11 Tips for Container Gardening
Containers open up a whole world of possibilities to the gardener. Owners of small gardens — including rooftop gardens — can plant up pots that can be moved around as required to decorate every surface, including walls and steps.
You can grow almost anything in containers, from edible plants to water-loving ones. You can even grow trees, but obviously, they will never reach the size they would in an unrestricted situation, simply because you would not be able to provide a container large enough for the full root span. Choosing slow-growing trees and shrubs will mean less work, and likewise, selecting drought-tolerant plants will cut down on the chore of summer watering in warmer areas.
The Right Pot
Make sure the potting mix (potting compost) that you choose is suitable for the plants you want to grow, and of course choose waterproof containers for any water plants.
Your choice of container depends on the style of your garden as well as what you intend to grow.
These colourful pots are cheap, durable and light to move around; some even look convincingly like terracotta. As they are waterproof, they don’t dry out as fast as porous containers, so the plants require less frequent watering and feeding. On the downside, they don’t always look very good in your yard, especially if you have a wide mix of colours and styles. If you’re using a lot of plastic pots, stick to one colour.
Wooden pots usually look attractive, especially in rustic or natural-style gardens. Like plastic, they are waterproof and generally look best if you stick with the one style throughout the garden. The disadvantages of wood include its weight and the fact that it will eventually rot, although that does take a long time to happen. You’ll need to raise them off the ground to minimise rotting on the bottom.
Ceramic pots include unglazed terracotta and glazed earthenware or stoneware. Terracotta pots, the traditional containers for plants, look good in most settings, while glazed pots are more decorative. Glazed pots and unglazed stoneware containers are waterproof, but terracotta pots are porous, so they can dry out fast and plants always require more frequent watering than waterproof pots. More frequent watering means more frequent feeding, as watering will wash nutrients out of the soil with every application. The disadvantages of ceramic pots include their fragility, weight and cost.
Concrete pots are heavy and best placed in their permanent position. Some are big enough to accommodate quite large trees, and when sold with a matching pedestal can make an impressive focal point in the garden. Weight and cost (especially the cost of the bigger, more decorative pots) are the main disadvantages of concrete.
A workable planting scheme for a container garden requires a lot of forethought. The pots themselves will play a major role in the final appearance of the garden, so pay attention to container shape, texture and colour to ensure your chosen pots complement the textures, forms and colours of the plants. If you can create interesting contrasts or subtle harmonies, it will beautifully unite the display.
Look for plants with exciting forms — deeply coloured, interesting foliage, for example — and match these to plain or patterned containers in good-quality materials. You can also paint or decorate your containers to provide interest, but try to keep the patterns clean and simple.
Containers are wonderful for changing the mood or defining the style of a specific area of your garden.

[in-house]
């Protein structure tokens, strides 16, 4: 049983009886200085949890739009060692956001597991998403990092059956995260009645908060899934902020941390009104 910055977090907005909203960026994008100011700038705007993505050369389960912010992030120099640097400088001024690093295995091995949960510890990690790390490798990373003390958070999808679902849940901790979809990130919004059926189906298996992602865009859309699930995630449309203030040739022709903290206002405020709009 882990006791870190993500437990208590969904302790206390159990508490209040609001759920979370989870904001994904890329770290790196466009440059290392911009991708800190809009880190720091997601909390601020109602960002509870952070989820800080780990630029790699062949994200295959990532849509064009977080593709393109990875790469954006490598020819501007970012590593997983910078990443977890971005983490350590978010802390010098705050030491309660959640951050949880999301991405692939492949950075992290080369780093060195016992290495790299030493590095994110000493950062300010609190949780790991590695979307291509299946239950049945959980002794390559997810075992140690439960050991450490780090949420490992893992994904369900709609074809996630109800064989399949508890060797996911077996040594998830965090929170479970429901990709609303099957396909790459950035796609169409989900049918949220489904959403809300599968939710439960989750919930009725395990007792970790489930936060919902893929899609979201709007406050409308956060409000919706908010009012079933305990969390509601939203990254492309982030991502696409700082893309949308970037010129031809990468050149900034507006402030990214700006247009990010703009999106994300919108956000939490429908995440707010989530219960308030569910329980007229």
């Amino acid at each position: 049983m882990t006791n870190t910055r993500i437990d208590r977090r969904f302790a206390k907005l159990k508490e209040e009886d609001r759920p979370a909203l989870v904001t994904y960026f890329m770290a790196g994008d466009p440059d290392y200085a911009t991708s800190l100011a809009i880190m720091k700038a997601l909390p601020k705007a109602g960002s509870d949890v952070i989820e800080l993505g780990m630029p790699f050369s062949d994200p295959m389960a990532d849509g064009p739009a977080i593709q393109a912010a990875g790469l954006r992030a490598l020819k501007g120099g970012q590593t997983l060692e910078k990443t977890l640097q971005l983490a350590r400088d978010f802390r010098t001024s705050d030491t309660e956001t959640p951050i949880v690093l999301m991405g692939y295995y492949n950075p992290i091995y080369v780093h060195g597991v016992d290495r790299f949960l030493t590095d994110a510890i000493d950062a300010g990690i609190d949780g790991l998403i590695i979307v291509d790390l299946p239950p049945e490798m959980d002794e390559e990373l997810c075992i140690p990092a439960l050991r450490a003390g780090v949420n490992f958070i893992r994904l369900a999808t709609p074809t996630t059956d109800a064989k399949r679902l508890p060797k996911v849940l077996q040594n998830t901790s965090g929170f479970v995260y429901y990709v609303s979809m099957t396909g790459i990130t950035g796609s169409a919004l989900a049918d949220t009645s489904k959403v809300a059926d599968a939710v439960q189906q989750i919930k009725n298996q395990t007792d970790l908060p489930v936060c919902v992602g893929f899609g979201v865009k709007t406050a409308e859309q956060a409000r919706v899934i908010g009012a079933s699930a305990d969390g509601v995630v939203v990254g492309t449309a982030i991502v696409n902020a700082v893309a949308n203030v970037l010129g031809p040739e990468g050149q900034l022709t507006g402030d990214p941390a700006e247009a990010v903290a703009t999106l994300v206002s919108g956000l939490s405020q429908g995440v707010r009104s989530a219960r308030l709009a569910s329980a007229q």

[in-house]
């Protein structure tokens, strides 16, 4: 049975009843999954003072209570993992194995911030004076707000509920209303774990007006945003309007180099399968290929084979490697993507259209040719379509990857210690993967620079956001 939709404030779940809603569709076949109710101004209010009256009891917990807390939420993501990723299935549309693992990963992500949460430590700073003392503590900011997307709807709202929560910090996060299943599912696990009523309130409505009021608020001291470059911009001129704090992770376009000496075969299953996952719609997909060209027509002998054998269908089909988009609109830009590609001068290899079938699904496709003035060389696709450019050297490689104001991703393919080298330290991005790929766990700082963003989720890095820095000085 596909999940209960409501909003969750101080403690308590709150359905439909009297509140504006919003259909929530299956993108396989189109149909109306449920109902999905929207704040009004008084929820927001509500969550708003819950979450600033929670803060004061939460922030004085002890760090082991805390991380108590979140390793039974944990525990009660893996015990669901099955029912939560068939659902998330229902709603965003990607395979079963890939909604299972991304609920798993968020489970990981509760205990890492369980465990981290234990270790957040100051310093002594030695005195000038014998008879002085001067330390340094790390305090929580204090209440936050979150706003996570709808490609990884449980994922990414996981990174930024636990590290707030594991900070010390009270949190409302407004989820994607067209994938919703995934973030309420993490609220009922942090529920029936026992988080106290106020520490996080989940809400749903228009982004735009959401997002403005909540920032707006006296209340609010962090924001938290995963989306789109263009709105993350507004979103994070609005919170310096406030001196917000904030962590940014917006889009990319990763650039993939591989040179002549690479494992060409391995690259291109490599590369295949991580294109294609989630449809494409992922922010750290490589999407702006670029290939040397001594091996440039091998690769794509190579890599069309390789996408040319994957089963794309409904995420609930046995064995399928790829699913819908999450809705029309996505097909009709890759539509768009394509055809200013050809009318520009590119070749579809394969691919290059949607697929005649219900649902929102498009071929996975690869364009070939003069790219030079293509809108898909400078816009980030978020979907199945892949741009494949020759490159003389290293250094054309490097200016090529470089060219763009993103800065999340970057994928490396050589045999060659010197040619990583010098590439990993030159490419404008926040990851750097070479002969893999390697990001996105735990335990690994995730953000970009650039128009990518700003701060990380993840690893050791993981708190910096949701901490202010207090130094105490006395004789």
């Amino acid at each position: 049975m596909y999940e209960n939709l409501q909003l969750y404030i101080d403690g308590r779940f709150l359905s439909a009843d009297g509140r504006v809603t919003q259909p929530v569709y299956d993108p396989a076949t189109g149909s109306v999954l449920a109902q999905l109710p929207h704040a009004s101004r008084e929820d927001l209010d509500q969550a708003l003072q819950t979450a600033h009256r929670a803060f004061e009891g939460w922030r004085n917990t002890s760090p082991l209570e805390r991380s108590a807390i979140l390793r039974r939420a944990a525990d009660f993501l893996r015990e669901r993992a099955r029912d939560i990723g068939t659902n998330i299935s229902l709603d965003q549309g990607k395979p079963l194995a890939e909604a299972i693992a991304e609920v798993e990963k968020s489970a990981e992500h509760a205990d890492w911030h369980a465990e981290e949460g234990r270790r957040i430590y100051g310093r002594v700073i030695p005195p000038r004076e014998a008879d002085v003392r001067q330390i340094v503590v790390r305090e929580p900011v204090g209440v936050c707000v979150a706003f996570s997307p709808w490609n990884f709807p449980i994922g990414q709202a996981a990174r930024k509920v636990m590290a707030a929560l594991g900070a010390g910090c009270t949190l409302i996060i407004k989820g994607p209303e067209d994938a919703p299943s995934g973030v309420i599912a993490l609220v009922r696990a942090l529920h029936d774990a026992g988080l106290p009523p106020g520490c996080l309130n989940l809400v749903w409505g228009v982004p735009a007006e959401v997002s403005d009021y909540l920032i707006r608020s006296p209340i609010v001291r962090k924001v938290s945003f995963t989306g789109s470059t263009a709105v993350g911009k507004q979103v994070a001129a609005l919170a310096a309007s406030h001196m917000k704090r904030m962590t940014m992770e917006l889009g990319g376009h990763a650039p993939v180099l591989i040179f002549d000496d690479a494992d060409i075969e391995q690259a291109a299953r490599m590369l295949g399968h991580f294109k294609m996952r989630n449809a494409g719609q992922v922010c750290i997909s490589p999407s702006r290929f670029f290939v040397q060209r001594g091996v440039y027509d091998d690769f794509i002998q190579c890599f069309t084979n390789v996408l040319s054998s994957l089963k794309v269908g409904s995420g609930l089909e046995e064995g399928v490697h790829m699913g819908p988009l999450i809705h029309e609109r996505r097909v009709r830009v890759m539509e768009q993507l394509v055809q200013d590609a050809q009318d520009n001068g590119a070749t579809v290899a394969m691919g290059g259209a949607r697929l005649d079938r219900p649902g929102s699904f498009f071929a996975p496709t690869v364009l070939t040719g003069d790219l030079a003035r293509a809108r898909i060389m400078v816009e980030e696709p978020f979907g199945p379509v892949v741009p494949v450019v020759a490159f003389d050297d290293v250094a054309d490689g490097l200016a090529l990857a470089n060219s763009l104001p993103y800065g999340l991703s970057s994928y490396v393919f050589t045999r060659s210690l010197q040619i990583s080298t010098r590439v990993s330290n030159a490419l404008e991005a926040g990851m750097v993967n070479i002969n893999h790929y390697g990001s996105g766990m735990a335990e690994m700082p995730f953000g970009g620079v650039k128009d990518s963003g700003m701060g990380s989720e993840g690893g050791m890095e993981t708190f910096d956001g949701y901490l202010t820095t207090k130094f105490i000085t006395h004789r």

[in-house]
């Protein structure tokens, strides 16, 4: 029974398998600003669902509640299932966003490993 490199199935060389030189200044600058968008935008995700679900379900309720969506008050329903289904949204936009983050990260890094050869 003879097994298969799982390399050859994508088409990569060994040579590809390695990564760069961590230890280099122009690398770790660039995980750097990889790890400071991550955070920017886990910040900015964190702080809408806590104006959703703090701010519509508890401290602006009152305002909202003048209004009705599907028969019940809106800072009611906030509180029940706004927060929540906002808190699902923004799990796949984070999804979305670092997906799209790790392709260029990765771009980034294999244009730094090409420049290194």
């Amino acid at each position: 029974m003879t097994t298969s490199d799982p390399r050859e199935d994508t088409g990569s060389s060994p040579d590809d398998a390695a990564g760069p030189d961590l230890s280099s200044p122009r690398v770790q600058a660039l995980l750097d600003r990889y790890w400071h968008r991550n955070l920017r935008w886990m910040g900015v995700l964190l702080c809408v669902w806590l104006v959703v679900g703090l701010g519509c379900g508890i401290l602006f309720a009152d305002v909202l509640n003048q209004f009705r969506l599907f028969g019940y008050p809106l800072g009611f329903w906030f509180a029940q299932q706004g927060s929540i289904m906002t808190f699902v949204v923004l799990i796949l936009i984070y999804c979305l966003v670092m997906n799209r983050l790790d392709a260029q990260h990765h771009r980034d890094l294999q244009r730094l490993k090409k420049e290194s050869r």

▸ You could use metallic pots to achieve a minimalist look, or traditional wooden trugs to convey a cottage-garden atmosphere.
Why not use one or two really large specimens in containers to create a stunning focal point? Try architectural plants, such as agaves and phormiums, or even a cactus or succulent if your climate is suitable.
▸ Use a simple flower or pot colour that coordinates with your garden furniture to enhance a seating area.
▸ Introduce some fragrant plants — such as fragrant nicotianas and lavenders and sweet scented-leaved pelargoniums — to an area of the garden where you like to relax.
▸ A display of the one type of plant, such as red-flowering gernaiums in terracotta pots all the same size, can look fantastic lined up on a plant stand.
▸ The size of pots and other containers varies from huge half-barrels to tiny pots that are specially made to hang from either walls or brackets.
▸ The imaginative gardener can adapt all kinds of household relics, from cast-off old metal colanders to bread bins (boxes) and even old boots.
▸ If you’re planning to grow edible plants in containers, then the depth will be an important consideration, since plants that are eaten for their roots will need space in which to develop them.
▸ You can purchase some purpose-made containers for specific plants. For example, a strawberry planter is usually a terracotta container with a series of small planting pockets in the sides, which allows you to grow the maximum yield of strawberries in a relatively small space.
▸ Growing bags containing specially formulated potting mix (potting compost) for tomatoes and other nutrient-hungry plants are another option but, in a small garden where the container is clearly visible from the house, it might be more aesthetically pleasing to disguise these plastic bags with a wooden surround or something similar.
If your garden is on a balcony or roof terrace, then weight is an important consideration. Take into account the weight of the container as well as its contents, which will be particularly heavy when wet. So if you plan to grow small trees or large shrubs on a balcony or roof terrace, you should consult a structural engineer for advice first.
▸ If you have very little room to spare in your garden, you can use hanging baskets or wall pots, suspending them on heavy-duty brackets or hooks and pulleys. Remember, however, that these containers tend to dry out extremely quickly due to the large exposed surface area, so they will require watering twice a day in very hot weather.